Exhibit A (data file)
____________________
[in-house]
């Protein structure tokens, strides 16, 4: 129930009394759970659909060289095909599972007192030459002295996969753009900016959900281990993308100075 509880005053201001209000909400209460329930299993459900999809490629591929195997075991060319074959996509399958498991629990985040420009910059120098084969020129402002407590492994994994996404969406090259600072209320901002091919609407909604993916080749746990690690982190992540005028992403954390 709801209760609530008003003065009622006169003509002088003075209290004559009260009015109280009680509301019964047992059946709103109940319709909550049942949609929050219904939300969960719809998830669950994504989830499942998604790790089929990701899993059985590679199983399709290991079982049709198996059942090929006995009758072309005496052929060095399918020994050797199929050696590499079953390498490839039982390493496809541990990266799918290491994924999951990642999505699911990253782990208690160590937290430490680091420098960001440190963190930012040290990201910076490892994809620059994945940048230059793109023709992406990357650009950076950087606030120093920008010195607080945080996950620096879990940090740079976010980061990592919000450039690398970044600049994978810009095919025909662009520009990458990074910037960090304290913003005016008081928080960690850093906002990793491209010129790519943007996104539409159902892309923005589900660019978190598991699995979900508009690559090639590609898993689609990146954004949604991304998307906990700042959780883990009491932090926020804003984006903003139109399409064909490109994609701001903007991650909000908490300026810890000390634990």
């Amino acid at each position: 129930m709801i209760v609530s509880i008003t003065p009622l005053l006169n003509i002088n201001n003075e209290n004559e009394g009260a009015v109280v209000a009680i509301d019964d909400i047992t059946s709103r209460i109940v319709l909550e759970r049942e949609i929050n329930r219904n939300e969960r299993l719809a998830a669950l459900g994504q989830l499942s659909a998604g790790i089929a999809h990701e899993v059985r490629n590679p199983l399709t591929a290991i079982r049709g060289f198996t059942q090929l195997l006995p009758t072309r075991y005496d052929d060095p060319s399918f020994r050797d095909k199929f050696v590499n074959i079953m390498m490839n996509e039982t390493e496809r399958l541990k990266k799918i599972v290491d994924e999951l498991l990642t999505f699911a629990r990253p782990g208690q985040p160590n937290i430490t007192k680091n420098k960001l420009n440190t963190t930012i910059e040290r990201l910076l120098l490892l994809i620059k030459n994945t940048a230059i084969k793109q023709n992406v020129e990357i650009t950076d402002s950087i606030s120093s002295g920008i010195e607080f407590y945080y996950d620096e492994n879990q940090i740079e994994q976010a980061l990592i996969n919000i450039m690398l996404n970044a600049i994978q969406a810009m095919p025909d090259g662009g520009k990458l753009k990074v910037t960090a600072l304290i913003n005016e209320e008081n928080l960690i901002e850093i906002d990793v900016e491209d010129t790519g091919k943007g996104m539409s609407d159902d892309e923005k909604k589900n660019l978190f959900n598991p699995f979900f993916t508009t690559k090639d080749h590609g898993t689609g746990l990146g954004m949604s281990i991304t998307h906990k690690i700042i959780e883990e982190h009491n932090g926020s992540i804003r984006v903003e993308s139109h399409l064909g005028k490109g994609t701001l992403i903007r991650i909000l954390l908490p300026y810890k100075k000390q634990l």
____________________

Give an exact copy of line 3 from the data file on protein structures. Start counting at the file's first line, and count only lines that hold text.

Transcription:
């Amino acid at each position: 129930m709801i209760v609530s509880i008003t003065p009622l005053l006169n003509i002088n201001n003075e209290n004559e009394g009260a009015v109280v209000a009680i509301d019964d909400i047992t059946s709103r209460i109940v319709l909550e759970r049942e949609i929050n329930r219904n939300e969960r299993l719809a998830a669950l459900g994504q989830l499942s659909a998604g790790i089929a999809h990701e899993v059985r490629n590679p199983l399709t591929a290991i079982r049709g060289f198996t059942q090929l195997l006995p009758t072309r075991y005496d052929d060095p060319s399918f020994r050797d095909k199929f050696v590499n074959i079953m390498m490839n996509e039982t390493e496809r399958l541990k990266k799918i599972v290491d994924e999951l498991l990642t999505f699911a629990r990253p782990g208690q985040p160590n937290i430490t007192k680091n420098k960001l420009n440190t963190t930012i910059e040290r990201l910076l120098l490892l994809i620059k030459n994945t940048a230059i084969k793109q023709n992406v020129e990357i650009t950076d402002s950087i606030s120093s002295g920008i010195e607080f407590y945080y996950d620096e492994n879990q940090i740079e994994q976010a980061l990592i996969n919000i450039m690398l996404n970044a600049i994978q969406a810009m095919p025909d090259g662009g520009k990458l753009k990074v910037t960090a600072l304290i913003n005016e209320e008081n928080l960690i901002e850093i906002d990793v900016e491209d010129t790519g091919k943007g996104m539409s609407d159902d892309e923005k909604k589900n660019l978190f959900n598991p699995f979900f993916t508009t690559k090639d080749h590609g898993t689609g746990l990146g954004m949604s281990i991304t998307h906990k690690i700042i959780e883990e982190h009491n932090g926020s992540i804003r984006v903003e993308s139109h399409l064909g005028k490109g994609t701001l992403i903007r991650i909000l954390l908490p300026y810890k100075k000390q634990l």